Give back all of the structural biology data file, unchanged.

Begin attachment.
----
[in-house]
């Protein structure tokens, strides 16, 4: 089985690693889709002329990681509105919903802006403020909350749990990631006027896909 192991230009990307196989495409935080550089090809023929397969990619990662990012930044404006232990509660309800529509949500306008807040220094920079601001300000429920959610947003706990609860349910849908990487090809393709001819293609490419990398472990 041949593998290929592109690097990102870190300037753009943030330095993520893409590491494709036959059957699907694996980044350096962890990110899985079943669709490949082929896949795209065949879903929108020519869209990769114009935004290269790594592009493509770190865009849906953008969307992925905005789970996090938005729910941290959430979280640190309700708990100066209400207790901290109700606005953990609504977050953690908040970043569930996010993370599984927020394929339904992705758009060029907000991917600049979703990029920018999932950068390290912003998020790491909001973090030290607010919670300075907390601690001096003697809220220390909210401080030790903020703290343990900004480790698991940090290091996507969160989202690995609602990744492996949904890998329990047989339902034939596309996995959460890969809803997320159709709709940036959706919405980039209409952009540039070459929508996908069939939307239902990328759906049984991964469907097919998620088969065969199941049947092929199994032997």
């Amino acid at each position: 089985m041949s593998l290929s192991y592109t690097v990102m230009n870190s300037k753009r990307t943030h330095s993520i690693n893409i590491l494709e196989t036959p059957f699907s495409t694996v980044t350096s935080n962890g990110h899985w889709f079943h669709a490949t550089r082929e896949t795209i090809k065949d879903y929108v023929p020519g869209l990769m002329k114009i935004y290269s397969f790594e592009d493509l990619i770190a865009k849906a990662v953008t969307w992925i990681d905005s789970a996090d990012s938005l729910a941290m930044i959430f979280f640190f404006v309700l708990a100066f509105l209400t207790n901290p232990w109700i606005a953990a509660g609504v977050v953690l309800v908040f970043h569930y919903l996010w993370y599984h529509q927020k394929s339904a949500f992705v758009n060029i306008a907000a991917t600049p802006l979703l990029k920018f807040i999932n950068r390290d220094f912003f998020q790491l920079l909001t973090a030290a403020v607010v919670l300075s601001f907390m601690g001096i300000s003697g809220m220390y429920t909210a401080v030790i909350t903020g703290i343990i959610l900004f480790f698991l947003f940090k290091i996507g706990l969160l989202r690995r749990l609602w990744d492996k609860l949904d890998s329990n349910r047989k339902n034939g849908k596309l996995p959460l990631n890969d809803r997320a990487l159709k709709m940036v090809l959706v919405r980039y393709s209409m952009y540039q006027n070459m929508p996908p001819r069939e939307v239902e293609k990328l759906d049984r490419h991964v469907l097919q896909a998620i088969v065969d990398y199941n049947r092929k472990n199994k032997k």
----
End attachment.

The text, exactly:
[in-house]
């Protein structure tokens, strides 16, 4: 089985690693889709002329990681509105919903802006403020909350749990990631006027896909 192991230009990307196989495409935080550089090809023929397969990619990662990012930044404006232990509660309800529509949500306008807040220094920079601001300000429920959610947003706990609860349910849908990487090809393709001819293609490419990398472990 041949593998290929592109690097990102870190300037753009943030330095993520893409590491494709036959059957699907694996980044350096962890990110899985079943669709490949082929896949795209065949879903929108020519869209990769114009935004290269790594592009493509770190865009849906953008969307992925905005789970996090938005729910941290959430979280640190309700708990100066209400207790901290109700606005953990609504977050953690908040970043569930996010993370599984927020394929339904992705758009060029907000991917600049979703990029920018999932950068390290912003998020790491909001973090030290607010919670300075907390601690001096003697809220220390909210401080030790903020703290343990900004480790698991940090290091996507969160989202690995609602990744492996949904890998329990047989339902034939596309996995959460890969809803997320159709709709940036959706919405980039209409952009540039070459929508996908069939939307239902990328759906049984991964469907097919998620088969065969199941049947092929199994032997």
């Amino acid at each position: 089985m041949s593998l290929s192991y592109t690097v990102m230009n870190s300037k753009r990307t943030h330095s993520i690693n893409i590491l494709e196989t036959p059957f699907s495409t694996v980044t350096s935080n962890g990110h899985w889709f079943h669709a490949t550089r082929e896949t795209i090809k065949d879903y929108v023929p020519g869209l990769m002329k114009i935004y290269s397969f790594e592009d493509l990619i770190a865009k849906a990662v953008t969307w992925i990681d905005s789970a996090d990012s938005l729910a941290m930044i959430f979280f640190f404006v309700l708990a100066f509105l209400t207790n901290p232990w109700i606005a953990a509660g609504v977050v953690l309800v908040f970043h569930y919903l996010w993370y599984h529509q927020k394929s339904a949500f992705v758009n060029i306008a907000a991917t600049p802006l979703l990029k920018f807040i999932n950068r390290d220094f912003f998020q790491l920079l909001t973090a030290a403020v607010v919670l300075s601001f907390m601690g001096i300000s003697g809220m220390y429920t909210a401080v030790i909350t903020g703290i343990i959610l900004f480790f698991l947003f940090k290091i996507g706990l969160l989202r690995r749990l609602w990744d492996k609860l949904d890998s329990n349910r047989k339902n034939g849908k596309l996995p959460l990631n890969d809803r997320a990487l159709k709709m940036v090809l959706v919405r980039y393709s209409m952009y540039q006027n070459m929508p996908p001819r069939e939307v239902e293609k990328l759906d049984r490419h991964v469907l097919q896909a998620i088969v065969d990398y199941n049947r092929k472990n199994k032997k």